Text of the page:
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South west adventurer achieves the explorers' 'Grand Slam'
Newall Hunter has become only the second Briton and the fourteenth person in the world to achieve the coveted explorers' Grand Slam

A compilation of the achievements of Newall Hunter from Wotton-under-Edge in Gloucestershire having now achieved the Explorers’ Grand Slam.

A south west adventurer has become only the second Briton and the fourteenth person in the world to achieve the coveted explorers’ Grand Slam by having climbed the highest peaks on each of the seven continents and reached both the North and South Poles.

After enduring several days of bad weather, thick snow and temperatures as low as –40°C, Newall Hunter is now safely home in from Wotton-under-Edge in Gloucestershire having arrived at the summit of Denali in Alaska (see Editors’ notes) on Friday 24 June to complete the challenge.

This was the culmination of more than thirteen years of climbing and skiing to the most remote corners of the world to accomplish this feat. 

Speaking about his experience he said: “This has been my aim for many years. The main reason for it taking so long is that I wanted to do it without any external funding or sponsorship which has meant working and saving for each expedition myself.”

Around eighteen months ago as part of his quest Newall became the first Briton to ski the gruelling 911km (570 miles) in a 41 day solo trip to the South Pole from the Messner Start on the Filchner Ice Shelf at the edge of the Antarctic continent.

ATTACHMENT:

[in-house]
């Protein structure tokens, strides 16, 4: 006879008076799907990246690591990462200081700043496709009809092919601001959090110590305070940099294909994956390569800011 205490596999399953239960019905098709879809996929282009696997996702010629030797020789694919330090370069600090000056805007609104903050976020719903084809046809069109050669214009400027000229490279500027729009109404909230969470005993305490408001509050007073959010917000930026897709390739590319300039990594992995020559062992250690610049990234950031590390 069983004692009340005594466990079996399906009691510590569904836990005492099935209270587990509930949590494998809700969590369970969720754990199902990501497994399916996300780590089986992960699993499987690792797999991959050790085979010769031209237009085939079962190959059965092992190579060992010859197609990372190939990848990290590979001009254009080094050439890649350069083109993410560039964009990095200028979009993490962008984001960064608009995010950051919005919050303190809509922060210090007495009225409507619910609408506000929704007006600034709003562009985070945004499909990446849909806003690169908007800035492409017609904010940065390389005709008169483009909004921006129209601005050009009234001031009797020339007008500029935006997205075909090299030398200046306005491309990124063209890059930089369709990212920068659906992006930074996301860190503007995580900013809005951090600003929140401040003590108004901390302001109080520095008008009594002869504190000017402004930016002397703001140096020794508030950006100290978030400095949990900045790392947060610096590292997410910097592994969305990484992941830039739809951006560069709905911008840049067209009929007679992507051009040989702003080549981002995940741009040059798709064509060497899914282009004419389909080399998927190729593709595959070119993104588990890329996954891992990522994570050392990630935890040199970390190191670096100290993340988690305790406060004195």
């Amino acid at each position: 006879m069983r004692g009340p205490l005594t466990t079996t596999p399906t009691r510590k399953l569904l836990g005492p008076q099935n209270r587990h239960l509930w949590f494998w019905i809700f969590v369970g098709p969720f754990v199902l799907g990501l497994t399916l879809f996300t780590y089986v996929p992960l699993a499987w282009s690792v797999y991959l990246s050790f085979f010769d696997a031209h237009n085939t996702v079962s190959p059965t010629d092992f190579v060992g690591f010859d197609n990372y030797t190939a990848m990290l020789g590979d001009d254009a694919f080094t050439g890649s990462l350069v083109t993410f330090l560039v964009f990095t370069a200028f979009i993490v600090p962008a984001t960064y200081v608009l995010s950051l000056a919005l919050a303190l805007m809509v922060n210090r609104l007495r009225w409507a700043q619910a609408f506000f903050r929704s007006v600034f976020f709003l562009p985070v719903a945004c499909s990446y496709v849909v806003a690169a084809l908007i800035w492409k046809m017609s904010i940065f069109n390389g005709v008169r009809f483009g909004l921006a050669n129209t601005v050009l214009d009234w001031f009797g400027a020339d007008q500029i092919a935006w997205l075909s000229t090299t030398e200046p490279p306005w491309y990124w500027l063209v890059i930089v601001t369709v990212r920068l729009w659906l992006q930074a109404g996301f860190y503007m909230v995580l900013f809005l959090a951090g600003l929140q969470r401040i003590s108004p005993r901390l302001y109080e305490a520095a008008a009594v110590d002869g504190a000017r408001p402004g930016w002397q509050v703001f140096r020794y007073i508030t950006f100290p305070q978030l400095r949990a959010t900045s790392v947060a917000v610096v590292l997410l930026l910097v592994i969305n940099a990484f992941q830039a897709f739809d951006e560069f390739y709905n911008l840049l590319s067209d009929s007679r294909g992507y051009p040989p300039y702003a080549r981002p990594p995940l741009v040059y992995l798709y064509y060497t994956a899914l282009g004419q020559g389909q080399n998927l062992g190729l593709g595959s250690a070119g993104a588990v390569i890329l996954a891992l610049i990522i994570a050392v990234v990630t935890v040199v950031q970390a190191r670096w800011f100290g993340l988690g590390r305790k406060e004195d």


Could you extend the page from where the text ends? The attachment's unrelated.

He reached the South Pole having spent his birthday on Christmas Eve, Christmas Day and seeing in the New Year pulling two heavy sleds with his equipment across the polar ice cap when at times visibility was so bad he could not see beyond the end of his skis. At one point the snow collapsed beneath his skis to reveal a gaping crevasse.

There are no half measures for Newall. This was the Full Adventurers Grand Slam that he has achieved as opposed to the Last Degree Grand Slam which he explained was the one which most adventurers are undertaking nowadays as it only involves travelling the last 60 nautical miles to both Poles. “That’s easy” he said.

This time he only had to endure days of strong winds, snow and extreme sub-zero temperatures.  By the time he arrived at the mountain just 20% of those who had attempted the climb this year had managed to reach the top. 

His daily journal describes some of the discomfort that he had to endure:

Not moved in 4 days. Still at 14000ft camp. This storm is really hitting now. I’m digging tent out every 1 to 2 hours now to stop it collapsing. 

Newall added: “Now that I am at home with my equipment unpacked and stowed in its cupboard I am beginning to wonder what’s next!”

For more information on how Newall’s achieved the Grand Slam visit his website at

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